We finally know all about the giant tsunami that killed the dinosaurs

It was yet another event triggered by the impact of a huge asteroid. We finally know all about the giant tsunami that killed the dinosaurs.

Waves up to a mile high, crashing onto the U.S. coast, penetrating up to several miles inland, are a literally apocalyptic scenario - one that actually led to the extinction, some 66 million years ago, not just of dinosaurs, but of 75 percent of the species living on planet Earth at the time.

The catastrophe should however be contextualized: yes, because a tsunami of this size is an event - fortunately - unique in its kind. Behind there is the impact on Earth of the meteorite that formed the crater of Chicxulub, in Yucatan, Mexico, 200 kilometers wide and still visible today.

What we know about the extinction of the dinosaurs

There is a general scientific consensus on the crash of the meteorite - whose width measured about 10 kilometers - as the cause of the extinction of the monstrous reptiles that dominated the Blue Planet before man. What, on the basis of this acquired fact, we are instead trying to refine, are the subsequent developments of the death of many living species caused by that one gigantic event.

For example, the tons of dust raised in the atmosphere by the fall of the asteroid caused a cooling of temperatures. And even the tsunami, whose traces are still preserved in the ground, as in a still image of millions of years, speak to us of the devastating consequences of Chicxulub.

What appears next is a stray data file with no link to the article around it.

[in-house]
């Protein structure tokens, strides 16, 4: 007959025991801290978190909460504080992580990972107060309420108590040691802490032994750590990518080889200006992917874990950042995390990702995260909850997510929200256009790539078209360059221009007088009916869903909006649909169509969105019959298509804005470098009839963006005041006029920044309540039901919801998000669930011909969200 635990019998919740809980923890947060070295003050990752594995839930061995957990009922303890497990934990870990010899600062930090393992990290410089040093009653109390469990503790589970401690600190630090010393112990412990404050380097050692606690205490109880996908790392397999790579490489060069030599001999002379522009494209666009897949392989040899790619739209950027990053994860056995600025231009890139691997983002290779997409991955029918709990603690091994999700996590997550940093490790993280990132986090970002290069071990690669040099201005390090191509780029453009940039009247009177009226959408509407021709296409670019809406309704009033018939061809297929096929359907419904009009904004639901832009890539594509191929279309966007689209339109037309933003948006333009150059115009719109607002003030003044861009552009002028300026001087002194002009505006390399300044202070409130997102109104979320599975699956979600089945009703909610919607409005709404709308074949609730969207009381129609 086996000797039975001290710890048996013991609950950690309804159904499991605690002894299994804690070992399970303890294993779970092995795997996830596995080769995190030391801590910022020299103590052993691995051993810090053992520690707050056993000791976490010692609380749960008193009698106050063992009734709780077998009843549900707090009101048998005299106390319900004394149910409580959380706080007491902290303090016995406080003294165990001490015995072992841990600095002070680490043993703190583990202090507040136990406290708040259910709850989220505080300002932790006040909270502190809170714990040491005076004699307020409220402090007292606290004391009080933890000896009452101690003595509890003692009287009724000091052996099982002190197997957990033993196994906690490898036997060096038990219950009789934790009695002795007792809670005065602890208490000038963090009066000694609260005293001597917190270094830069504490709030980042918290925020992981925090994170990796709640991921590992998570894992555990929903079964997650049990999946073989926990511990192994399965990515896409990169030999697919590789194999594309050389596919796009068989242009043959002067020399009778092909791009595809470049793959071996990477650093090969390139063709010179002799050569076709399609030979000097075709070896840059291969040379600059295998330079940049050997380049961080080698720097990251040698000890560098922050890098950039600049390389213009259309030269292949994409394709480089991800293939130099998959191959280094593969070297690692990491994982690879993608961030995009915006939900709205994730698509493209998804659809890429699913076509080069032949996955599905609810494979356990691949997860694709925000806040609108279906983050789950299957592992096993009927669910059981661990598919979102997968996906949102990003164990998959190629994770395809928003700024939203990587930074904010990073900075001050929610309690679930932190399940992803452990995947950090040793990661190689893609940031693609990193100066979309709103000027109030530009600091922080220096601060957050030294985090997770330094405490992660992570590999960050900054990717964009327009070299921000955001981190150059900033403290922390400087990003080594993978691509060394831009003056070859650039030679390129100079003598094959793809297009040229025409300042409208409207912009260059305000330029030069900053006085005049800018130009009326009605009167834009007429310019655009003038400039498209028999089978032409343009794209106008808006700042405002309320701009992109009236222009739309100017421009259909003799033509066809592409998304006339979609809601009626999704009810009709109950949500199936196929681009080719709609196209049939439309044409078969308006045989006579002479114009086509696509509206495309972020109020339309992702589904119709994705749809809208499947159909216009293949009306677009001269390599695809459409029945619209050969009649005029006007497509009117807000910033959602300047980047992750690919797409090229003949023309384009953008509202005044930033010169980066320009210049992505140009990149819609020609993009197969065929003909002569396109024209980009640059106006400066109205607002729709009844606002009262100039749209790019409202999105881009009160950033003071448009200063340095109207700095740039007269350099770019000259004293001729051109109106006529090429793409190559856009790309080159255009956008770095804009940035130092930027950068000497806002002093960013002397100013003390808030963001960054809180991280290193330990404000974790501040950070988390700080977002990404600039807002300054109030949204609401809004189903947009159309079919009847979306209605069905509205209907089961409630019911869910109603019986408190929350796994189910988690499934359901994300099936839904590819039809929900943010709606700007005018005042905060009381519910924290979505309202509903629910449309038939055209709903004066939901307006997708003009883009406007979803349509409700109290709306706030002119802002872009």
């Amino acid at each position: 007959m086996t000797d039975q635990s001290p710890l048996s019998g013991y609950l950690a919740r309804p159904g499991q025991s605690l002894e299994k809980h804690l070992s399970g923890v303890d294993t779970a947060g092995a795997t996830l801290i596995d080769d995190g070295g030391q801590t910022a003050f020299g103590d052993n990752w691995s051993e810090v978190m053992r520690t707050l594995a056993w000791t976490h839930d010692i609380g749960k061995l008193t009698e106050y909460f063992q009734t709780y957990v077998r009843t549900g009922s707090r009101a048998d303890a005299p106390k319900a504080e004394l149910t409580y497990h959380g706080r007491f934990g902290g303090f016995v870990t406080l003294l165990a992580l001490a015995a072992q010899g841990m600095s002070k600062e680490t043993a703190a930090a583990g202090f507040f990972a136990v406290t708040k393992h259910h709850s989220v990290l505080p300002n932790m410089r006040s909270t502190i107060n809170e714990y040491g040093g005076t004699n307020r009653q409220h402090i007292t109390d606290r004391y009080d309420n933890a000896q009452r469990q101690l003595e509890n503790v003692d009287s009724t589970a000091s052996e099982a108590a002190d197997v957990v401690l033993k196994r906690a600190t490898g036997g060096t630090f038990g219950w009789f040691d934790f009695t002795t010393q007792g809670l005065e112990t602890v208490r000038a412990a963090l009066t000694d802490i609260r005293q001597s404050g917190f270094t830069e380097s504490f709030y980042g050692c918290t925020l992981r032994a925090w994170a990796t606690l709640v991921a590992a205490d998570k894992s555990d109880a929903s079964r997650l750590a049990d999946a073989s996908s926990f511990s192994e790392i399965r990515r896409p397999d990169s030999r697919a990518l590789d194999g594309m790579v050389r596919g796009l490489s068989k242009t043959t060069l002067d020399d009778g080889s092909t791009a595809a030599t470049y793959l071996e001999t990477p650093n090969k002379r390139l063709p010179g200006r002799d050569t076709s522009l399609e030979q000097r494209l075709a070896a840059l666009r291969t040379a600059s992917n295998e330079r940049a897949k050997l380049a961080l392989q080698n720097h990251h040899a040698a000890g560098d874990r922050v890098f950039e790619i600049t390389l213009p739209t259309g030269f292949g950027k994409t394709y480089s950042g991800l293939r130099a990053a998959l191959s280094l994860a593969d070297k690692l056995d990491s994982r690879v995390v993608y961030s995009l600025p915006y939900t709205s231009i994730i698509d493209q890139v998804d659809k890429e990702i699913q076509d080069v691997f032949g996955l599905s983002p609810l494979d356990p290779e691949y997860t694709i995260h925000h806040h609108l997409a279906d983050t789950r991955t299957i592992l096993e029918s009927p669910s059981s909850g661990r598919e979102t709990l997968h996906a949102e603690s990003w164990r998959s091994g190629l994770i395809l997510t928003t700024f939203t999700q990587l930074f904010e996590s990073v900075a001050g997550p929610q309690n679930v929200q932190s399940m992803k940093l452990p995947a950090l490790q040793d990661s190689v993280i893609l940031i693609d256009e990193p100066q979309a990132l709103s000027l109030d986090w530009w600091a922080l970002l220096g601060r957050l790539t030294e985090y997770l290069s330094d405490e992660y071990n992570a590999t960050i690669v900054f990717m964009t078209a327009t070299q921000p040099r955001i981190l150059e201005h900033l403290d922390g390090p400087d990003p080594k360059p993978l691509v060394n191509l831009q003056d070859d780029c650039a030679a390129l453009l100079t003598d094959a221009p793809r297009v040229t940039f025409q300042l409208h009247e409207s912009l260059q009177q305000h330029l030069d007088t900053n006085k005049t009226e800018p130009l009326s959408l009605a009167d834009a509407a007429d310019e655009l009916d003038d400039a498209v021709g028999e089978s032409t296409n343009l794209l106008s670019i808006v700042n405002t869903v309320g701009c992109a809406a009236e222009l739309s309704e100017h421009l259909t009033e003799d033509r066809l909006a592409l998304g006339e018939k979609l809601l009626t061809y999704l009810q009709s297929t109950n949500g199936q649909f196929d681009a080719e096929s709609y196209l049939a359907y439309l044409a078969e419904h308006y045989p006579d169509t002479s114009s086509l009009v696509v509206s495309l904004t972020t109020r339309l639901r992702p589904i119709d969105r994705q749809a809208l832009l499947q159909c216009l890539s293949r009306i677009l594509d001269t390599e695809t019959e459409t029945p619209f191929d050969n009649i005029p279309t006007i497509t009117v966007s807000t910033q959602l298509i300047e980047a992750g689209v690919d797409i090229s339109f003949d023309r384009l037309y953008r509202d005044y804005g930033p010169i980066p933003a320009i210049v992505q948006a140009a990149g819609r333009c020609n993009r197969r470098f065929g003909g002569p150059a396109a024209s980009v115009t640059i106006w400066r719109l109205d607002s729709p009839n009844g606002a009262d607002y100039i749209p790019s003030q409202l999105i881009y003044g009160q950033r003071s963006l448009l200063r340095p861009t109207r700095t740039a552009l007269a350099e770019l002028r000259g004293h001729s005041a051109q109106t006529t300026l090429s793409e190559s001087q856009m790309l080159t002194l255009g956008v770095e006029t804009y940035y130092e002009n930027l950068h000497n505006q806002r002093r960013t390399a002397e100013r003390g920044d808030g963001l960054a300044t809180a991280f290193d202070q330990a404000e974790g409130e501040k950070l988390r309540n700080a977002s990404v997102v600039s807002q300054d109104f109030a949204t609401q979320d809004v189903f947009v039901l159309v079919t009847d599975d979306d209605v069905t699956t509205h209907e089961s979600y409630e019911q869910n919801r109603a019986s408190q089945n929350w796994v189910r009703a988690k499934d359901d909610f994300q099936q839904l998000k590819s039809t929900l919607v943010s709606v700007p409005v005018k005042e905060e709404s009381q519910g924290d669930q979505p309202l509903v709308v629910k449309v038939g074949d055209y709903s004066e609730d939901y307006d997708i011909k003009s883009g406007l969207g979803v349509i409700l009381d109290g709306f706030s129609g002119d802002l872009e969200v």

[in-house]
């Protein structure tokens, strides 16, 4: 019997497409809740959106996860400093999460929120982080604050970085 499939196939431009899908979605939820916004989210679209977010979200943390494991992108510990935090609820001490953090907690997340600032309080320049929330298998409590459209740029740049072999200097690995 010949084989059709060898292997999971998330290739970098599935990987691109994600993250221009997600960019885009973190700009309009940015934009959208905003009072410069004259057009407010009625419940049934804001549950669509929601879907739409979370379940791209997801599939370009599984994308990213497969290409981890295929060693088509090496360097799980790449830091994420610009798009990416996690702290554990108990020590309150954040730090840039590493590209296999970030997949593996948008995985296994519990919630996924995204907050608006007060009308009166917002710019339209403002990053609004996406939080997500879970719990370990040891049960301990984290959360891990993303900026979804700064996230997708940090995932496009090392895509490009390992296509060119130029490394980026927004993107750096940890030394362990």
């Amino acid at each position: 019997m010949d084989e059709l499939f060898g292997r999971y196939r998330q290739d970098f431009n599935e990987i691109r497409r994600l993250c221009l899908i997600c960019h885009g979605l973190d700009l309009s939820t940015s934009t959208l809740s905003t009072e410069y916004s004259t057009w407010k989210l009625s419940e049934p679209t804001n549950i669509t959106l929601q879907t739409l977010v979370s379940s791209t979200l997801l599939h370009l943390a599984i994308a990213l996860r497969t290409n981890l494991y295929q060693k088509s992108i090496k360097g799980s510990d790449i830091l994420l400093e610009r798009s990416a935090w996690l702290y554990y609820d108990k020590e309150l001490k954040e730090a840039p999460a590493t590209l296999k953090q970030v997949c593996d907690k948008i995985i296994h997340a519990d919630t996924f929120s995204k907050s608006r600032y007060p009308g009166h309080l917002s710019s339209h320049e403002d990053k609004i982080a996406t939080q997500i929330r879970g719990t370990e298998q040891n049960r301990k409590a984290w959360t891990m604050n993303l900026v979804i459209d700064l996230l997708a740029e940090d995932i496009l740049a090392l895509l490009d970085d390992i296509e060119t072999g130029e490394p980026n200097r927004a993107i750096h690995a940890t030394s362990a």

Scientists have developed computer models of the waves, other one and a half kilometers, which poured over North Dakota, in the current United States, covering the distance of 3 thousand kilometers, from the Mexican meteoric crater. The traces of the tsunami are some fossils of marine animals, which should not be at such a great distance from the coast.

What is the colossal tsunami that devastated America and the dinosaurs

Other details come from a study published in Earth & Planetary Science Letters, whose evidence comes from an analysis carried out about a thousand kilometers north of the place of impact. We are in Louisiana: here, the seismic images of the underground layers show traces of water currents probably occurred during a tsunami. In particular, the attention of the researchers was focused on a field of "megaripples", very ancient marine rocks, too large at high altitude to have formed spontaneously. Considering also the orientation of the ripples carved in the rock, the hypothesis of the umpteenth event triggered by the violent landing of the celestial body on the ground, is very plausible.

The causes of the extinction of the dinosaurs are continually the subject of study and investigation: many hypotheses made recently, from the one that overturns the theory of the asteroid to the crater in Ukraine, which may have had a role in the disappearance of the ancient rulers of the Earth.

Giuseppe Giordano